Finally, I wanted to go to Jinjiangli where supposedly the most elaborate diaolou can be found. My rickshaw driver tried to persuade me to go to Majianlong (because that's much closer), but we headed off for the 15 kilometer to Jinjiangli. What a different experience from Zili! Getting there is half the fun. You can see the tower of Ruishi Lou from afar, but how to get up close? The driver asked directions from some mahjong playing women, but that landed us on a deserted country road. There we met the passengers of three more cars with wannabe visitors who were conferring. They had found or arranged another car that would lead the way. The rickshaw only had to follow them, which isn't as easy as it sounds because a car is much faster than a rickshaw. But they waited fo us at corners. At last we arrived at a pretty village, built like a fortress itself with narrow streets. Although there were maybe 50 houses, all was very quiet. Only the loud cuckling of chicken could be heard.
The three dialou here are at the back of the village. A woman at the door of Ruishi Lou asked an entrance fee of 20Y, but there might be no fee or a closed door another time. The house belonged to her family, if I understood her well. This one has nine stories (the most of all), and is more furnished. The family pictures are still there. It's a pleasure to climb to its highest floor and the roof balcony because of the lesser number of visitors. From there, there's another good view of the village (and its chicken).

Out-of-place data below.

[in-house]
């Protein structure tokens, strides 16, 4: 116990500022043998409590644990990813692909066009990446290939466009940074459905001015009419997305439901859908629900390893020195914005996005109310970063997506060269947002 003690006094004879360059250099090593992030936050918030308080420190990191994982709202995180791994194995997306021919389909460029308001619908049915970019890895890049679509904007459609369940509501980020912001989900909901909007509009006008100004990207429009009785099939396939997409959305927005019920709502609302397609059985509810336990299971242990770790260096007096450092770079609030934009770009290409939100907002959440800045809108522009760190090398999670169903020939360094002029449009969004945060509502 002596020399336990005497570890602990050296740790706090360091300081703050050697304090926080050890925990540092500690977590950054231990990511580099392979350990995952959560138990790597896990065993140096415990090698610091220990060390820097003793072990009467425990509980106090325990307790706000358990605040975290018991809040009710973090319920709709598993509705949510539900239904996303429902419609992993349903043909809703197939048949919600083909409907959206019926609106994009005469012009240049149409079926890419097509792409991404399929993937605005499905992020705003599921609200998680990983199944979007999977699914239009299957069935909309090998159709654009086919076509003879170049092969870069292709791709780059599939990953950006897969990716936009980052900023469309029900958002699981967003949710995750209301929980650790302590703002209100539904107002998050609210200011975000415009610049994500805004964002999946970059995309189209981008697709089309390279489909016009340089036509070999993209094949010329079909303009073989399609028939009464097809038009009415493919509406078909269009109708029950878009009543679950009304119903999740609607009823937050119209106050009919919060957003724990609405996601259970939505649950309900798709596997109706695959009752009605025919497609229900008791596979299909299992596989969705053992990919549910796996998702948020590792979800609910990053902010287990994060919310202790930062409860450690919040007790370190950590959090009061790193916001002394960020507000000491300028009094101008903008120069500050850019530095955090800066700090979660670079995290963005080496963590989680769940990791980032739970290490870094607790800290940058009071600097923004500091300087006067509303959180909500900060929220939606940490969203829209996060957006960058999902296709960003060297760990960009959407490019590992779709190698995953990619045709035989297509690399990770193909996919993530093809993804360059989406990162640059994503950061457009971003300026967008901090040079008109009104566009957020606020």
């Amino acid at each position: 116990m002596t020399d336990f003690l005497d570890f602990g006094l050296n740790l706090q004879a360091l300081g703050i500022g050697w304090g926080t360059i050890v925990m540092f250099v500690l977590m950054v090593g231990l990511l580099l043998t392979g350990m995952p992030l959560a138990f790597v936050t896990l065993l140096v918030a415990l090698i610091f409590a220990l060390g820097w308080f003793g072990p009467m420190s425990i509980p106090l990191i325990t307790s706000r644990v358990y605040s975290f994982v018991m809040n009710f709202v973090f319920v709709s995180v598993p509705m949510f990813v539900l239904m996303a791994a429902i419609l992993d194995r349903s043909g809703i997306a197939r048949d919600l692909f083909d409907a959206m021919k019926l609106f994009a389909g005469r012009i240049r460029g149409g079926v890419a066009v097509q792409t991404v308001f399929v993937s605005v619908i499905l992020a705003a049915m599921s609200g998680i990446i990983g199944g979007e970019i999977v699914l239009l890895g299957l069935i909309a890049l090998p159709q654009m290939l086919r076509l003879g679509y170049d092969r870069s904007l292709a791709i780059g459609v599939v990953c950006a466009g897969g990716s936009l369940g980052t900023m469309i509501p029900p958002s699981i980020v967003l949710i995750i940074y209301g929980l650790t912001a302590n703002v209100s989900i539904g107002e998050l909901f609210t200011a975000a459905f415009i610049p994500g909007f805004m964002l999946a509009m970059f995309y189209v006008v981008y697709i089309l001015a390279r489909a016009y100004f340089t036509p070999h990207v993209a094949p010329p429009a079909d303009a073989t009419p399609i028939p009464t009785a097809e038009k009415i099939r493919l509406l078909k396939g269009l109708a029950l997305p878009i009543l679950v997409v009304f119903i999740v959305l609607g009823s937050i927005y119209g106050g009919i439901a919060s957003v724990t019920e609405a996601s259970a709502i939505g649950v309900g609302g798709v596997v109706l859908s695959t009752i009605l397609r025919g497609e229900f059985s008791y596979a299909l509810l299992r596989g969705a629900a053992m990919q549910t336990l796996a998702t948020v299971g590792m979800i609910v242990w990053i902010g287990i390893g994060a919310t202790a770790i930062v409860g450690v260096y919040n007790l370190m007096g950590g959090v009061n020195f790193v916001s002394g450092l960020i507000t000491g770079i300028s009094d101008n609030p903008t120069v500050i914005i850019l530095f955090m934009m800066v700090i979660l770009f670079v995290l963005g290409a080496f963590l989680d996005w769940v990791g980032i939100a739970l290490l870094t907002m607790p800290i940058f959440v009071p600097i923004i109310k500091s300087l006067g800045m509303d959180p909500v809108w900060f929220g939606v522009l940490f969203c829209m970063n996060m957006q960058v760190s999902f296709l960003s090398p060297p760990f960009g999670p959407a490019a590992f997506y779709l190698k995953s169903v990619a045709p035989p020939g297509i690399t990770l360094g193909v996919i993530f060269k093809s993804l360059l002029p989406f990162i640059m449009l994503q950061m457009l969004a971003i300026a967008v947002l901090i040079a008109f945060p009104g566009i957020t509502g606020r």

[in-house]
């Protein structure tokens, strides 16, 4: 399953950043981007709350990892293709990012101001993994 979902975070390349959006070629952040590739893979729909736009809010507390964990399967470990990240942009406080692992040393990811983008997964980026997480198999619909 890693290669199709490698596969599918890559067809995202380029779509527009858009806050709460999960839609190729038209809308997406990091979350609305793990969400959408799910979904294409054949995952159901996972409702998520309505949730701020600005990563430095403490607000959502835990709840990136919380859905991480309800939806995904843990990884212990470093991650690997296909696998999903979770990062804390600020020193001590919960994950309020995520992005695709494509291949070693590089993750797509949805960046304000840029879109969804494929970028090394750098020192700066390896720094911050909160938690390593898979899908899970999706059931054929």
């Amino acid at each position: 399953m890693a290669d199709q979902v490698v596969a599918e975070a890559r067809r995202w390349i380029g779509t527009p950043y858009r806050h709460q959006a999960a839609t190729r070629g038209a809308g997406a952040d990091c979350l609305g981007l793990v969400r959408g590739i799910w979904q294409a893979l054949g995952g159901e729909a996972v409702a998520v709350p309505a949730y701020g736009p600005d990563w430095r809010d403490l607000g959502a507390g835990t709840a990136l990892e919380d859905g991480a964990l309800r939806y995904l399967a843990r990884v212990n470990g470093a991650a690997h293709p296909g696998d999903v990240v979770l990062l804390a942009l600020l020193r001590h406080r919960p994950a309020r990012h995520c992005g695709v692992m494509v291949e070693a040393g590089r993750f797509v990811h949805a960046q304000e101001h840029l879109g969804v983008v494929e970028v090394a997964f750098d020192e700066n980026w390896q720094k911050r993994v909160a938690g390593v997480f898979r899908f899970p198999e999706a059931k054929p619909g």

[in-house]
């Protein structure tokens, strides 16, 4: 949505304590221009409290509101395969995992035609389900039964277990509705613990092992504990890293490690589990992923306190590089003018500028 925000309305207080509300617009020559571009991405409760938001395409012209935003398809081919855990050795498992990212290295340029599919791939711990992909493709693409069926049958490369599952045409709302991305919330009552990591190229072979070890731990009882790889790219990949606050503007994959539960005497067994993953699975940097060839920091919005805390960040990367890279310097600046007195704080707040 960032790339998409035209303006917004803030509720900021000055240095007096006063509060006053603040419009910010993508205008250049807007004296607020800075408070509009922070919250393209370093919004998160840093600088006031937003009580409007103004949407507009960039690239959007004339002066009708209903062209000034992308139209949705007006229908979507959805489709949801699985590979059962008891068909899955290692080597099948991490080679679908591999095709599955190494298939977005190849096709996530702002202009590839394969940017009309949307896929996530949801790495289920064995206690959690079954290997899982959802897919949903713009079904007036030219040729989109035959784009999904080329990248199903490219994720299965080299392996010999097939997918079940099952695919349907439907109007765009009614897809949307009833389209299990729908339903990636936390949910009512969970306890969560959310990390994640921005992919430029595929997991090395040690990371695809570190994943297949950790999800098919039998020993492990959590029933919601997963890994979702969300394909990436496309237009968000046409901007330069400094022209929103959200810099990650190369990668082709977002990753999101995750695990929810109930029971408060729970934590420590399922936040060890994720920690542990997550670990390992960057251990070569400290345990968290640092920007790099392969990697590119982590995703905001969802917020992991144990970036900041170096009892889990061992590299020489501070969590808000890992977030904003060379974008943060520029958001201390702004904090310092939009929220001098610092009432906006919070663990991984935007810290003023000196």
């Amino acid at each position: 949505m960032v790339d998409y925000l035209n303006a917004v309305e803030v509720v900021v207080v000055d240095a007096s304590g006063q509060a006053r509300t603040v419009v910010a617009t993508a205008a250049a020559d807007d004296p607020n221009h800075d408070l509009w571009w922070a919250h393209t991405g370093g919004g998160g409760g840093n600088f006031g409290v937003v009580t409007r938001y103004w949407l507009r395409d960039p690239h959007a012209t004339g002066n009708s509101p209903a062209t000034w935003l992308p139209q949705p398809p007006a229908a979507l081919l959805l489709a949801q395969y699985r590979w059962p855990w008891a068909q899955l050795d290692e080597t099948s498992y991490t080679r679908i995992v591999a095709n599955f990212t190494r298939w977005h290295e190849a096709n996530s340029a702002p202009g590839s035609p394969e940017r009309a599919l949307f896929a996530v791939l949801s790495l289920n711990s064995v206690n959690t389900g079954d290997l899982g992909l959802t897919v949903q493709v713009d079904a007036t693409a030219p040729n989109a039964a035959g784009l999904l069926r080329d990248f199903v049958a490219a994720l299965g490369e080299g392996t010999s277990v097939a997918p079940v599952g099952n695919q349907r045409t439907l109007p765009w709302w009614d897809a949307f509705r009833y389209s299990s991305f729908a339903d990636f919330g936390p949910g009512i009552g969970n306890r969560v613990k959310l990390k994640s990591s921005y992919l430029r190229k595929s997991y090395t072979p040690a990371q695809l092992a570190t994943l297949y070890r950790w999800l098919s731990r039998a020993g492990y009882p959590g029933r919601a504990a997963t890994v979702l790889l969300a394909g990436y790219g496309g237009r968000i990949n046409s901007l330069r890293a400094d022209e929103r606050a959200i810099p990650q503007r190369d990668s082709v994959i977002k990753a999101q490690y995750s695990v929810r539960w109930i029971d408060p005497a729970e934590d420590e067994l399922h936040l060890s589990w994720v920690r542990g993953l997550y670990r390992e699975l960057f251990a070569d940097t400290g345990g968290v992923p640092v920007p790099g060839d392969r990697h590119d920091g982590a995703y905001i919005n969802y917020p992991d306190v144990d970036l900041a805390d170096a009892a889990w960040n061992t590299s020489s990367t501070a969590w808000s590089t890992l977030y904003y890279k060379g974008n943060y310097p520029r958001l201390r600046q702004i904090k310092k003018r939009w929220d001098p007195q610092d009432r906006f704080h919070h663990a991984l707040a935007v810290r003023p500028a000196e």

Michael Novins United States 30-Sep-17
In August 2017, I traveled by bus from Guangzhou to Kaiping, where there were several taxi drivers awaiting to take travelers to visit the local sites. I had used my iPhone to take screenshots of the locations that I wanted to visit, and was able to negotiate an excursion with one of the local drivers. I visited two of the villages, beginning with Zilicun, where the largest group of watchtowers stands scattered among rice paddies and where I was joined by a few dozen tourists. I also visited Jinjiangli village, which is home to three well-preserved towers and where, aside from a few elderly residents engaged in chores and ablutions, I had the village to myself.